Influence of aquatic plant architecture on epiphyte biomass on a tropical river floodplain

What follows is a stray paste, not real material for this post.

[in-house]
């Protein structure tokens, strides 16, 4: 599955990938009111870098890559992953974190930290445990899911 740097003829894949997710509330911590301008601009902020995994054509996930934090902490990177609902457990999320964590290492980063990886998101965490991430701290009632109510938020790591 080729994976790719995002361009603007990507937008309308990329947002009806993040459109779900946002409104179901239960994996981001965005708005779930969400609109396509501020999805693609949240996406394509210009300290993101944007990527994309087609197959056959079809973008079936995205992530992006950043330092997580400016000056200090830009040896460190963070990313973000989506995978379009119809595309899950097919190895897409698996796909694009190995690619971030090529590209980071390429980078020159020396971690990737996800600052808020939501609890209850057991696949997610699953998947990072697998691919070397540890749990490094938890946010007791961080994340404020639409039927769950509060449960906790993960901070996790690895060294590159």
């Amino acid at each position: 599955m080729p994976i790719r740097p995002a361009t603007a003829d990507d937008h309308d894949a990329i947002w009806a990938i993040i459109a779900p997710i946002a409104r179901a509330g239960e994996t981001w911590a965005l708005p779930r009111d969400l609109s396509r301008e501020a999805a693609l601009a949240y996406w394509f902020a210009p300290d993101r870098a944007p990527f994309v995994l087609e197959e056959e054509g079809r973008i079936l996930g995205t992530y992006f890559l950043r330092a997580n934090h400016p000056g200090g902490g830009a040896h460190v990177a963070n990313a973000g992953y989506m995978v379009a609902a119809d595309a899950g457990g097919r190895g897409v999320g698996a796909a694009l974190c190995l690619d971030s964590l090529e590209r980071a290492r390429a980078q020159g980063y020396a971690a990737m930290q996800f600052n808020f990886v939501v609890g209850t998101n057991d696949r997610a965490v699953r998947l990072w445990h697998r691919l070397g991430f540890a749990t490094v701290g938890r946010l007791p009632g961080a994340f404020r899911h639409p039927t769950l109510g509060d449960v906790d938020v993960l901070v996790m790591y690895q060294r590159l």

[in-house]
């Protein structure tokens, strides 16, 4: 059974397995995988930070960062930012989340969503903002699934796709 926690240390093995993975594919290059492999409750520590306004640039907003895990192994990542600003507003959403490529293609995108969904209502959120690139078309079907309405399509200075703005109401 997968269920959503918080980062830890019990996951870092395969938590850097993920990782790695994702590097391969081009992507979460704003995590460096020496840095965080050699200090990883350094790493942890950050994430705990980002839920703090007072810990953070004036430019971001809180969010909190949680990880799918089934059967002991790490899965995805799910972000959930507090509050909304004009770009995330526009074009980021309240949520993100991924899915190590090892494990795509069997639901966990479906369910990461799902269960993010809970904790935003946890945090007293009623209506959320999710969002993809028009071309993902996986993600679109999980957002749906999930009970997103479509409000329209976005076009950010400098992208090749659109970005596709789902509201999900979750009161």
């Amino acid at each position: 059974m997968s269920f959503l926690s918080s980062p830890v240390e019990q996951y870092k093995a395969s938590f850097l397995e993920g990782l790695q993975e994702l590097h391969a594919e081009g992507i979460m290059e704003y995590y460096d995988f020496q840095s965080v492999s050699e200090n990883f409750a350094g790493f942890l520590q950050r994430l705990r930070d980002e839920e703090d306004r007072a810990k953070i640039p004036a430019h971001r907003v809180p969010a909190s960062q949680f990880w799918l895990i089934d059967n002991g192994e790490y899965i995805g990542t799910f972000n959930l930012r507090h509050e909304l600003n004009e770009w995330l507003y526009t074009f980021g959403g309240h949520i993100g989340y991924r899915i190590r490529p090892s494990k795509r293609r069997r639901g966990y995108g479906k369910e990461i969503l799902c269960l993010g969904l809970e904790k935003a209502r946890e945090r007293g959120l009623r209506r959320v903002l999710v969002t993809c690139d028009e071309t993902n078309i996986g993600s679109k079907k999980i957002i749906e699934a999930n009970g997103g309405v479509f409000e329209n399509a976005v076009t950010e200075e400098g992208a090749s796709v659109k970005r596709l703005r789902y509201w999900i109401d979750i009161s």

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Tropical floodplains are highly productive because of seasonal replenishment of water and nutrients, which substantially boost primary productivity. This study examined how the architecture of aquatic macrophytes affect the light and water quality and consequently the attachment and biomass of epiphytes on a floodplain in northern Australia. Results show that macrophyte structural complexity is not only important for water column light penetration but also for the development of epiphytes on macrophytes. Emergent grasses with simple vertical structure and high plant densities, limit light penetration and consequently the development and biomass of epiphytic algae. In contrast, submerged macrophytes growing just below the water surface, allow greater light penetration. The complex architecture of submerged macrophytes also provides a large surface area for the development of a dense covering of epiphytic algae. Other plant structural forms (e.g., plants with floating leaves) have a simple structure, variable light penetration and low epiphytic algae biomass. The emergent grass Pseudoraphis spinescens (R.Br.) Vickery also had low light penetration but the horizontal alignment of stems across the water surface allow greater exposure to sunlight of the stems and the consequent development of epiphytic algae. We conclude that (1) the complex structure of submerged plants effectively creates a “false bottom” in deeper waters so that they function similarly to the floodplain's littoral zone, and (2) that their extremely large surface area for attachment allows greater production of epiphytic algae than would occur on the sediment surface.
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